A warm-hearted homeless woman finds a home in Miss Pinkeltink’s Purse by Patty Brozo and illustrated by Ana Ochoa (ISBN: 978-0884486268; Hardcover $17.95; Ages 4-8).
From its humorous opening through its sad midpoint and uplifting end, Miss Pinkeltink’s story shines a light on humanity. This story with children as agents of positive change reminds us again that communities are best known by their treatment of the disadvantaged among them.
"Rosy-cheeked and quite antique, Miss Pinkeltink / carried everything but the kitchen sink. / Her purse was so big that it dragged on the floor. / When she rode on the bus it got stuck in the door."
Generous and eccentric, Miss Pinkeltink fills her huge purse with everything from a toilet plunger to roller skates, and then gives it all away. She offers tape to fix a flat tire and a bone to a kitty: Miss Pinkeltink’s gifts never quite hit the mark, / but she gave what she had, and she gave from the heart. And then, with nothing left to give or to shelter herself, she huddles on a park bench, trying to sleep in the rain. And that’s where Zoey sees her from her bedroom window and knows that something must be done.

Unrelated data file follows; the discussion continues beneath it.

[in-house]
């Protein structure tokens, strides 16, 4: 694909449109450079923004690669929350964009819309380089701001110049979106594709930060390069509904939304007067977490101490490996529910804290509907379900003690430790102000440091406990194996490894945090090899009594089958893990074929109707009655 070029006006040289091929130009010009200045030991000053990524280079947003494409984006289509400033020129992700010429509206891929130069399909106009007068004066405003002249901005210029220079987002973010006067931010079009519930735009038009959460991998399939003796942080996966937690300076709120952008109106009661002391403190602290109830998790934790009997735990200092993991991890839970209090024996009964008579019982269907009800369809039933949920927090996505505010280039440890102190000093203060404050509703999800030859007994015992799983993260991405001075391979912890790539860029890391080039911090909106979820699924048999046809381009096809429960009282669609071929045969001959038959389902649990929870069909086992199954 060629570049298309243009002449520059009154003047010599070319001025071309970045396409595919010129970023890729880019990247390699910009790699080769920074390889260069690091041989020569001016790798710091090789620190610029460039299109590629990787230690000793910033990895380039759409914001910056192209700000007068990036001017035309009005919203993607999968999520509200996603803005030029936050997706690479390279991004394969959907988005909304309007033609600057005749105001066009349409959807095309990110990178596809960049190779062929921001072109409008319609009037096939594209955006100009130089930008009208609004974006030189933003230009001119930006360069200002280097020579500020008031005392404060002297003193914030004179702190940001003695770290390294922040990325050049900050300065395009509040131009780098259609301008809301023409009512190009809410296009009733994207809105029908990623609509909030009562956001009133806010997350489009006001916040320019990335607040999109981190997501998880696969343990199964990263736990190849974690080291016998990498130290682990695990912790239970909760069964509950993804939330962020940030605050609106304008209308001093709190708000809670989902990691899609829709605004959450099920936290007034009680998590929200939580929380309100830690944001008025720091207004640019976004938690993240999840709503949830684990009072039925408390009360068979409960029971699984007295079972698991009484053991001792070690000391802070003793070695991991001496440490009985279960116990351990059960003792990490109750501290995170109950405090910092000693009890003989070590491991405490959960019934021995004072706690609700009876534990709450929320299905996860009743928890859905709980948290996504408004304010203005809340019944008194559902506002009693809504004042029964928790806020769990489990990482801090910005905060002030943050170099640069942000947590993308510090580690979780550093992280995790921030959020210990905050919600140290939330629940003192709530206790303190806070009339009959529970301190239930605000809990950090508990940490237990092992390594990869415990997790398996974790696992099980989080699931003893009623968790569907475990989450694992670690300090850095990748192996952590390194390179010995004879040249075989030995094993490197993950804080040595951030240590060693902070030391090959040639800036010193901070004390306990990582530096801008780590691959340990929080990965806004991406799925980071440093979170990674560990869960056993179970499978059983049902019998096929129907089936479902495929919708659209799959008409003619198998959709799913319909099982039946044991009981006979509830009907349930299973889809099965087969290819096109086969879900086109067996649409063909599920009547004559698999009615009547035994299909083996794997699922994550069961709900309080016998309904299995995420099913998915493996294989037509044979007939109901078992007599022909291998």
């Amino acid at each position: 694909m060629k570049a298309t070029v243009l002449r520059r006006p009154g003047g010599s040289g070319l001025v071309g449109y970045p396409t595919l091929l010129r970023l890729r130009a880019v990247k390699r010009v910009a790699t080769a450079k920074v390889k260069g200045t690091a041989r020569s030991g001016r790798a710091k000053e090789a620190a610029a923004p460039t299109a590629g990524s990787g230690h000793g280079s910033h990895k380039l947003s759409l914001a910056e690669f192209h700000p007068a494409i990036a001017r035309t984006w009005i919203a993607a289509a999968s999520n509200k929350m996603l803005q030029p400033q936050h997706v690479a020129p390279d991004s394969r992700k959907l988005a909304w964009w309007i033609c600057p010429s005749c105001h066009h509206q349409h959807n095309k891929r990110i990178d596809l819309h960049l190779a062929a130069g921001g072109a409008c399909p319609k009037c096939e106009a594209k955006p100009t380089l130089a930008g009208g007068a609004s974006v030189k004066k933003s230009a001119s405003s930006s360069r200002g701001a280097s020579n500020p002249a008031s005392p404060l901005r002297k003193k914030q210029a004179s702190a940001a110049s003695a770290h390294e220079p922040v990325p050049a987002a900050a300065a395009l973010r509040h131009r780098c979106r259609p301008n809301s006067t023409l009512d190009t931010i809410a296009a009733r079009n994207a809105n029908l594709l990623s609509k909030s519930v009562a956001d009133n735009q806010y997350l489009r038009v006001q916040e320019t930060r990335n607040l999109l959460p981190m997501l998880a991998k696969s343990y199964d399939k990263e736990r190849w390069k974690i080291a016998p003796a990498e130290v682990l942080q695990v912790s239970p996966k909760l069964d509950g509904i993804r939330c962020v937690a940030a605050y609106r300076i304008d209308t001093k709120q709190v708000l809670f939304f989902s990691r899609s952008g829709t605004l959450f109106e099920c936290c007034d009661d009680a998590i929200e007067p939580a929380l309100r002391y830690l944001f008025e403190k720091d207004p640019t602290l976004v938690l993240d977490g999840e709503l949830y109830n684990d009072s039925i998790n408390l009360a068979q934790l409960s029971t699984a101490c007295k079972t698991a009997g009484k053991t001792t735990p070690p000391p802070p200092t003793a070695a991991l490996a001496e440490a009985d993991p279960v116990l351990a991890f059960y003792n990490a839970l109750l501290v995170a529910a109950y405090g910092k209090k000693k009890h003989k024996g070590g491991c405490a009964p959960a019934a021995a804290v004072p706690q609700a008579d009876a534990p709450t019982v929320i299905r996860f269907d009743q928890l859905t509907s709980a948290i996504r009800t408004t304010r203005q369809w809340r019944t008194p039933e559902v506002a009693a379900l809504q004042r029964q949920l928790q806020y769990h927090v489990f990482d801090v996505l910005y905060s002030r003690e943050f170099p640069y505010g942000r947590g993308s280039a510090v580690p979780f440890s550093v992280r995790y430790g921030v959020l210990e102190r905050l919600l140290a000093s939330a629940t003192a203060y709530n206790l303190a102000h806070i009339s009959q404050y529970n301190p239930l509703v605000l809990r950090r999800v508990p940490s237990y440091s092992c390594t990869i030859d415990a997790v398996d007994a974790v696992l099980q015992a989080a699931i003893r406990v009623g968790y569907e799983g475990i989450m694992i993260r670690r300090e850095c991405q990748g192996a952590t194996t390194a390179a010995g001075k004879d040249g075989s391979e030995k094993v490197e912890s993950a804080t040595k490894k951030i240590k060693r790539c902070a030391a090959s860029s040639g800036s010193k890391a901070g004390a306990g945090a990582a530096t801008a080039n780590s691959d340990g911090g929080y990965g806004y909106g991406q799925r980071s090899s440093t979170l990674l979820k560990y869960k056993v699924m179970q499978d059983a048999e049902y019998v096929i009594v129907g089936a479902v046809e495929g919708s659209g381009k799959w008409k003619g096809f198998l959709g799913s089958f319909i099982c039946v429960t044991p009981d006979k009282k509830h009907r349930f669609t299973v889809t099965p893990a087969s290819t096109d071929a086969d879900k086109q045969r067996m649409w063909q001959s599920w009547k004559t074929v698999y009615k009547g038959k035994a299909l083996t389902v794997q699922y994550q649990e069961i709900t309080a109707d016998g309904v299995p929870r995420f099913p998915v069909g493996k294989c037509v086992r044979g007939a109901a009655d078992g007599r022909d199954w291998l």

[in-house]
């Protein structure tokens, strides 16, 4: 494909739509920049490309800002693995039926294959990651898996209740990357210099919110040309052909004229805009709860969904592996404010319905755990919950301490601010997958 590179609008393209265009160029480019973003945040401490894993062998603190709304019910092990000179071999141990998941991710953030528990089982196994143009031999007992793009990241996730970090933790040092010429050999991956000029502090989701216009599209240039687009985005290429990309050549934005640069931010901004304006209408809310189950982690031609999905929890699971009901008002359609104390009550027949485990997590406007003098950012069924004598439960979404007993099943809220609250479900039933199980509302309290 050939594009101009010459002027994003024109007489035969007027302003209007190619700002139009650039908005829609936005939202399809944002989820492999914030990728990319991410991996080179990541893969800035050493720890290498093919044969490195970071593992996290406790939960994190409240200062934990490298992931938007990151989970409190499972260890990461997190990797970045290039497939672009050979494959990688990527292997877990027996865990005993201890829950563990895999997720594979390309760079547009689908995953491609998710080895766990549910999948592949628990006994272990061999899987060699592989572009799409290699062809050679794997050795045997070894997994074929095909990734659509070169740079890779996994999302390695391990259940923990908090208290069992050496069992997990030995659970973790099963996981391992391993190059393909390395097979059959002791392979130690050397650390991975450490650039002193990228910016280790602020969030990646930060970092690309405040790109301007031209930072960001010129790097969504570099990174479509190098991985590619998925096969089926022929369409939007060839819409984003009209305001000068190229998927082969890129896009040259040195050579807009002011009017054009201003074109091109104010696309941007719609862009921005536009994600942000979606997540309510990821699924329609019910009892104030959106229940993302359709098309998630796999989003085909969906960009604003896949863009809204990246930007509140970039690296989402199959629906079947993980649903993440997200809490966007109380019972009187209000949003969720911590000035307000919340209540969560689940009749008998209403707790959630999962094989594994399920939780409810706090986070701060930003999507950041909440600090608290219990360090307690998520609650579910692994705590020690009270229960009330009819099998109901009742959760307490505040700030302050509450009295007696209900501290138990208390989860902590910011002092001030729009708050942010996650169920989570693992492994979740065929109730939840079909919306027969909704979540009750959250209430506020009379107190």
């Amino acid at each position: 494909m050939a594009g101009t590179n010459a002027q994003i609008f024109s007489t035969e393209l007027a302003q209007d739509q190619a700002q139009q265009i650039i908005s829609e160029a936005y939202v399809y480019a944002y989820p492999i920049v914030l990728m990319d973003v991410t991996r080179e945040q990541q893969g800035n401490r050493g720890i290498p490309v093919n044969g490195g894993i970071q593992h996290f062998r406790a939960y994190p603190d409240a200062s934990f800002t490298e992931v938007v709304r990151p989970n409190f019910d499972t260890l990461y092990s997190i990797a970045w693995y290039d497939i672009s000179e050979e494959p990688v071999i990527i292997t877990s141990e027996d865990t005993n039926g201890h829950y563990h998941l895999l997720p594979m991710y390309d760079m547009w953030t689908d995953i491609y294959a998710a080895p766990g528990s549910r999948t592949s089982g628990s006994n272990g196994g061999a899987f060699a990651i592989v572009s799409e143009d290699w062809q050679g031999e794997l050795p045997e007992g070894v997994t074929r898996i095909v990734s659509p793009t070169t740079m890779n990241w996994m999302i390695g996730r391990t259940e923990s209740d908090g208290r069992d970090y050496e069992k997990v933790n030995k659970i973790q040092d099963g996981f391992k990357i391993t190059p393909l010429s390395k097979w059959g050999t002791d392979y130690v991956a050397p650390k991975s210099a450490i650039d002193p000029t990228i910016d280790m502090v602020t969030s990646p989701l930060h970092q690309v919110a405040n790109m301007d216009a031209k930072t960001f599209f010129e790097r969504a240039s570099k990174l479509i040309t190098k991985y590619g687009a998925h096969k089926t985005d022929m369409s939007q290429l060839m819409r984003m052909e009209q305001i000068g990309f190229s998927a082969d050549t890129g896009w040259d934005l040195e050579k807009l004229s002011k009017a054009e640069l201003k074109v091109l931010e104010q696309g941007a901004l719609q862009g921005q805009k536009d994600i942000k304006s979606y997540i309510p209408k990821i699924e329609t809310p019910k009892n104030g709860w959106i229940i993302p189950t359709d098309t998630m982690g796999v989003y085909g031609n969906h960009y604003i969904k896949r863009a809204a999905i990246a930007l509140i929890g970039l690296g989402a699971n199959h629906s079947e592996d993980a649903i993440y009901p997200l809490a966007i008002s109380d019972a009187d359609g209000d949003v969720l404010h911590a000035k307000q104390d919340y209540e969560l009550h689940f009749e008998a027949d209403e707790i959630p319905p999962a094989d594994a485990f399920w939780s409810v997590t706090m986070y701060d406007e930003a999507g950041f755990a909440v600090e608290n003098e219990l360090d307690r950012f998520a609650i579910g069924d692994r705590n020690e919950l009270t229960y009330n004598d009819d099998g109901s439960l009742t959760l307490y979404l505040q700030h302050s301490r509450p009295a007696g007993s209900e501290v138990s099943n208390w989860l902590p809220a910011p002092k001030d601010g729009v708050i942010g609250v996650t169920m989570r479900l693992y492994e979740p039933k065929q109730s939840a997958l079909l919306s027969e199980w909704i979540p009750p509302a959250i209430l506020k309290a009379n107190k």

My rating: 4 of 5 stars
A beautiful story about paying it forward and the power of generosity. It is a sweet story will sing sing text that will be a hit for kids and adults alike. Miss Pinkeltink is sweet and always trying to give helpful gifts to others, but when she has nothing else to give she soon learns what it feels like to receive.